First lessons for the Trump White House
Armstrong Williams | 2/2/2017, 2:12 p.m.
We are barely two weeks into the presidency of Donald J. Trump, and a few things are becoming evident while still others are slowly crystalizing around a man and an administration that will truly be unlike any other this institution has seen. And the hard truth is he is completely comfortable with that characterization and that anomalous reality.
Some quick observations:
A major Cold War is brewing with the press
I’m biased on this one, but let’s not kid ourselves. The White House is calling a completely different game with the media now. All decorum is out the window. We in the press need to get over it, quickly. It’s not changing anytime soon. In fact, if ever there was a topic or time where this administration would “double down” on something, it is with the media. Team Trump is losing no allies and none of its voter base by attacking the media. They lose credibility, sure. And one wonders what dividends that will pay during, for example, a terrorist situation or other crisis of some sort. But Bannon and his team have made this gambit, and they are comfortable with the outcome. Watch for this Cold War to continue, with no sign of a détente anytime soon.
Full-court press on the Trump agenda
First, I am simply amazed at the breadth of coverage this White House has made in creating executive orders and directives on policy issues. From building a wall and immigration, to CIA interrogation policies and Gitmo, to Wall Street and manufacturing, to abortion and even hints of a Supreme Court nominee, this White House has tackled many issues in whirlwind fashion. Not only is the media struggling to stay on top of the issues and delve deeper into the ramifications, but also policymakers are finding it difficult to draft off his lead. That is vintage Trump. He will say he is merely responding to the people (which makes his much-maligned inaugural address sound more intentional)—a group that has been silenced for far too long.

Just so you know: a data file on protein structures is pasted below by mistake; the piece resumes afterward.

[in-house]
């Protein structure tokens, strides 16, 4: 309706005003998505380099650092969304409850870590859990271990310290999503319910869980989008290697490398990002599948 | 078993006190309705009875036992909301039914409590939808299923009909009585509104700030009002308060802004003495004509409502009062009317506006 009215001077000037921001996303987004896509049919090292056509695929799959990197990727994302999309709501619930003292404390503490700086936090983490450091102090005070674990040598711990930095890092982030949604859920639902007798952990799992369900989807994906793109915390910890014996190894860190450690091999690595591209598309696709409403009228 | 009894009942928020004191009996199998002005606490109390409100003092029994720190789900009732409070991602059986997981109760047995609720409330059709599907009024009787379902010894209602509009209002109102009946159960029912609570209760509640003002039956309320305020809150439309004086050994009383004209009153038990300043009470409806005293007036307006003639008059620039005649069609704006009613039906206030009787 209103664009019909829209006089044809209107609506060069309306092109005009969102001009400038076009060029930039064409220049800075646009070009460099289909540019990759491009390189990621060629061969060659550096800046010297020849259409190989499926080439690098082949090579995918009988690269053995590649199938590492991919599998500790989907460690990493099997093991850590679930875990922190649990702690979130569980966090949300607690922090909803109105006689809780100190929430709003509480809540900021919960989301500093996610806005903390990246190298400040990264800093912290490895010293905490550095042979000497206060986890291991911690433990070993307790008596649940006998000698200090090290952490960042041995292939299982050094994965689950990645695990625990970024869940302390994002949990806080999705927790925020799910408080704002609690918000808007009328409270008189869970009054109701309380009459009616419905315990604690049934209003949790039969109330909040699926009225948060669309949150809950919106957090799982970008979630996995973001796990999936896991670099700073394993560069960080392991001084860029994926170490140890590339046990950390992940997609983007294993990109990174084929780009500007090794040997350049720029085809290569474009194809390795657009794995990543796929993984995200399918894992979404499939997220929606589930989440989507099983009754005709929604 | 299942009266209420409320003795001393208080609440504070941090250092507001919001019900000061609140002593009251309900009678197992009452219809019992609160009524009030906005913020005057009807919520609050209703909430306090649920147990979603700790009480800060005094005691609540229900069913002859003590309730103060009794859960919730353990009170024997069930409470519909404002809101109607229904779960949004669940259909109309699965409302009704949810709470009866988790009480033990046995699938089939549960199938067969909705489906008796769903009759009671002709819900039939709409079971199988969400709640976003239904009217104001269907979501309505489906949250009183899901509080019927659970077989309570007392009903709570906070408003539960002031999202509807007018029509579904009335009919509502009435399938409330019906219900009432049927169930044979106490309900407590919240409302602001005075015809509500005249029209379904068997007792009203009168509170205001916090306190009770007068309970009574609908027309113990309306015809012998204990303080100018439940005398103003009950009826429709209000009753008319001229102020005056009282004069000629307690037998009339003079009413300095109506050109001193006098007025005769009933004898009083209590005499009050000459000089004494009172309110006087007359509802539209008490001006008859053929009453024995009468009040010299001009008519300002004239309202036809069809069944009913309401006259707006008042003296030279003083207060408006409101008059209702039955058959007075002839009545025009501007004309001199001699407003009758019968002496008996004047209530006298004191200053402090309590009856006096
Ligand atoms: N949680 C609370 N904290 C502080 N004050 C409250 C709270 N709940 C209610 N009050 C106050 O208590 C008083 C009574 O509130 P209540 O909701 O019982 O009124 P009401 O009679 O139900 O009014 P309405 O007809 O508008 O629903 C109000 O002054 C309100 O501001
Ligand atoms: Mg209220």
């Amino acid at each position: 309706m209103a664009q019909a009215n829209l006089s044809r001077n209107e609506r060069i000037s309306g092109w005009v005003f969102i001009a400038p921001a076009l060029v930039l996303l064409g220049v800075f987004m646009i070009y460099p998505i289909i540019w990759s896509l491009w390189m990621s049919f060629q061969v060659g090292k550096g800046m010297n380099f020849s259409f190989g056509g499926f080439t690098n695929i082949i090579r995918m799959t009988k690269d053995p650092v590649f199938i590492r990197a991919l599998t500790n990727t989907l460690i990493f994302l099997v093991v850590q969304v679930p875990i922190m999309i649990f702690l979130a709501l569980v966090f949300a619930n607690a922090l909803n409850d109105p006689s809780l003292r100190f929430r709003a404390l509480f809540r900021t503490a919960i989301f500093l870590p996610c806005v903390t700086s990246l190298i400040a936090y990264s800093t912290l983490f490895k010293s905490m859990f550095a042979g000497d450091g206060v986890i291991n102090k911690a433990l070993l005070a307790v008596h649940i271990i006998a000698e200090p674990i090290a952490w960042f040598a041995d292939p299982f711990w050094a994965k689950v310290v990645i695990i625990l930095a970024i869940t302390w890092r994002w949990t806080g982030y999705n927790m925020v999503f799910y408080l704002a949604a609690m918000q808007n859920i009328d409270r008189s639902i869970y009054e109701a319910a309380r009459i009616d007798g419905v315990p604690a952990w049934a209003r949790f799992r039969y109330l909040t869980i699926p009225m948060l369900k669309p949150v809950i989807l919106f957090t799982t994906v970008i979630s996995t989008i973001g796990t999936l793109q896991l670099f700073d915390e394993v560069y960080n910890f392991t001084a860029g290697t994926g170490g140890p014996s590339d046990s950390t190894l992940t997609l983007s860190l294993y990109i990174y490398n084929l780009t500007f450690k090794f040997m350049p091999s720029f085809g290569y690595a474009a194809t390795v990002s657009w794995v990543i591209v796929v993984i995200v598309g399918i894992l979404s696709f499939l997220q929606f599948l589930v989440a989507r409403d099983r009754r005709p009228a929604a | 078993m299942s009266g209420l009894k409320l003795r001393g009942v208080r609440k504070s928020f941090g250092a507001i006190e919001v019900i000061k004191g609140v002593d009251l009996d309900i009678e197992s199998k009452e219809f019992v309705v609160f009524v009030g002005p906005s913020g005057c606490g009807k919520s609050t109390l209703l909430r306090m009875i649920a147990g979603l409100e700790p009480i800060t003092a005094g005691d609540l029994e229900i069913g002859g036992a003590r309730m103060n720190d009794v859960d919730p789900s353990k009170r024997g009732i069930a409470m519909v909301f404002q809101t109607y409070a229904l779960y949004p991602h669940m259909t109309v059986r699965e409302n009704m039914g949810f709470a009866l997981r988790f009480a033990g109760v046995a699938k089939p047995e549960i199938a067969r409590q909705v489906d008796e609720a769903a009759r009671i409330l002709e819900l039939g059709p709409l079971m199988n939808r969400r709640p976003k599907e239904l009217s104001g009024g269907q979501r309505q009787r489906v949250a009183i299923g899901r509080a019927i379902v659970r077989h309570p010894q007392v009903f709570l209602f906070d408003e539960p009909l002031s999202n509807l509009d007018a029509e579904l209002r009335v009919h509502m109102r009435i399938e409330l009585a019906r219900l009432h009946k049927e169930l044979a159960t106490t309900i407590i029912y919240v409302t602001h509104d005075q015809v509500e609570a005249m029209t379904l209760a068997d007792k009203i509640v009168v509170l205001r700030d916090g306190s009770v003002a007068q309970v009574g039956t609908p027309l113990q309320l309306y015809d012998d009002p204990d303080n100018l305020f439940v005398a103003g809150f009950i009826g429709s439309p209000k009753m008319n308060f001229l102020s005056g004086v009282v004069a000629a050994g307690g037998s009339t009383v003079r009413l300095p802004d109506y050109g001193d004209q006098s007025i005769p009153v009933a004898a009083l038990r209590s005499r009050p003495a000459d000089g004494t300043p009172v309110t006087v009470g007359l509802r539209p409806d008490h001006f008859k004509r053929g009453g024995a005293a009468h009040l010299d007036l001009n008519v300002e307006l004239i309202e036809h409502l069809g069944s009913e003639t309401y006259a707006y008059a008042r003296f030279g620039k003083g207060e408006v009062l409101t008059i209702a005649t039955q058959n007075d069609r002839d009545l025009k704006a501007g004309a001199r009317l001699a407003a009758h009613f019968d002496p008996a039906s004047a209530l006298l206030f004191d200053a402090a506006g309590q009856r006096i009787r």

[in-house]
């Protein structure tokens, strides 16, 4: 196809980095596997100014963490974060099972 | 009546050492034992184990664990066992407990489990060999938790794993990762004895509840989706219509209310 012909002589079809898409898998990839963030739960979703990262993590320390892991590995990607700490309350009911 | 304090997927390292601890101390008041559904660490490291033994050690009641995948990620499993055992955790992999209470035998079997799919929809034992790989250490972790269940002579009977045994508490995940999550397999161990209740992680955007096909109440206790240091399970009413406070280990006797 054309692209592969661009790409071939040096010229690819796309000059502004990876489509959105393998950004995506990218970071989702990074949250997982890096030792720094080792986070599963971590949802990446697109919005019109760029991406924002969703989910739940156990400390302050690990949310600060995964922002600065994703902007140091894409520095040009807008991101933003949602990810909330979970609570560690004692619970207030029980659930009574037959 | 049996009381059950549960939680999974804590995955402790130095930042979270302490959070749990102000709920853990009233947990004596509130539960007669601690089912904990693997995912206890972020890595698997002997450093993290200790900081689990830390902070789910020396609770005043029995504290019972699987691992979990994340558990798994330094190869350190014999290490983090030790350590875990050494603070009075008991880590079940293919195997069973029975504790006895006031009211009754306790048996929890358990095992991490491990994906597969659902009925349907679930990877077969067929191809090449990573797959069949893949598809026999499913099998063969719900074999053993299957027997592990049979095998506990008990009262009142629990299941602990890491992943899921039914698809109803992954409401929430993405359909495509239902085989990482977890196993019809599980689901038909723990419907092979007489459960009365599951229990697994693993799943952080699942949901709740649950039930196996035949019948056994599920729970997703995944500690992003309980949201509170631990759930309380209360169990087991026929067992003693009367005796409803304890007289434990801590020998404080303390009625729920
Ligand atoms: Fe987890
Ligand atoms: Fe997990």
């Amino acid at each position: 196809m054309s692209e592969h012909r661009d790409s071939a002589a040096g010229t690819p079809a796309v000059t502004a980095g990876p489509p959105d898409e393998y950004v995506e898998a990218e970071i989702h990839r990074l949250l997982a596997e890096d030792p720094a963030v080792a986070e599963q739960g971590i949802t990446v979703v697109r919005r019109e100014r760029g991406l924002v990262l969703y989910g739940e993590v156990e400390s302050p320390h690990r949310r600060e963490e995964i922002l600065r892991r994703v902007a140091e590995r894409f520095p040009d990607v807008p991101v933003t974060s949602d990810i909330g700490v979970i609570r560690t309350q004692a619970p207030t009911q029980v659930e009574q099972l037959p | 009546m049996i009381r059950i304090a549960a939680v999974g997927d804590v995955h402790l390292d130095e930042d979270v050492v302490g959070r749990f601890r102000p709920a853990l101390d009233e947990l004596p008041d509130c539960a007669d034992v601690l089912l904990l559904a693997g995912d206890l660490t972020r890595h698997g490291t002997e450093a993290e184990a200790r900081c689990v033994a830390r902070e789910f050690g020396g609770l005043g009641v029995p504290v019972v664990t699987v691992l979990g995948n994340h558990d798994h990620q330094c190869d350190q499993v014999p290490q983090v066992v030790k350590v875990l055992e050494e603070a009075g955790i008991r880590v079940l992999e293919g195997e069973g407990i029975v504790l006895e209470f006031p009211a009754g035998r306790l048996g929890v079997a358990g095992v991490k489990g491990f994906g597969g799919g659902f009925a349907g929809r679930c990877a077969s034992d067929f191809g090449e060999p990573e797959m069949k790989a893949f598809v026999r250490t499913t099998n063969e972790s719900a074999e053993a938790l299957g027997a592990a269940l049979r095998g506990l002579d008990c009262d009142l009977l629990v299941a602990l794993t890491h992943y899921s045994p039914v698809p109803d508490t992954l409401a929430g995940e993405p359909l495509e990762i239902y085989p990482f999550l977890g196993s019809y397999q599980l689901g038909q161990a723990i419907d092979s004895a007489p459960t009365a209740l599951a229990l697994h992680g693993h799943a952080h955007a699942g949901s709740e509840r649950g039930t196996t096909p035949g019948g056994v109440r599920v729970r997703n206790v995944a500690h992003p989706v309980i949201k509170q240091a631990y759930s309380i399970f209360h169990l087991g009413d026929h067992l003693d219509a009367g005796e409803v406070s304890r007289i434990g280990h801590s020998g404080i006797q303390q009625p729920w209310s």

Surprising thaw among former opponents
I am repeatedly hearing from the so-called Never Trump-ers in their private confessions and “relief” that Trump took the election. Granted, it may be more relief that Hillary did not win. But I think it’s more than that. The more I travel the country and speak with individuals who didn’t vote for Trump and even actively worked to defeat him, the more I hear them profess that they didn’t think they would be so glad to see him enter the White House. The reason for that was on full display recently, when hundreds of thousands of people filled the streets. Sure, they have a right to protest and register their dissent. But the level of contempt they have for one man so early in his administration is unfair.
Those images, along with beyond-the-pale accusations and attacks against Trump from even those in the media, have helped to thaw feelings from establishment Republicans. Even though that may have been by accident, it is certainly to Trump’s benefit as he builds a new “coalition of the willing” to move his very aggressive domestic agenda.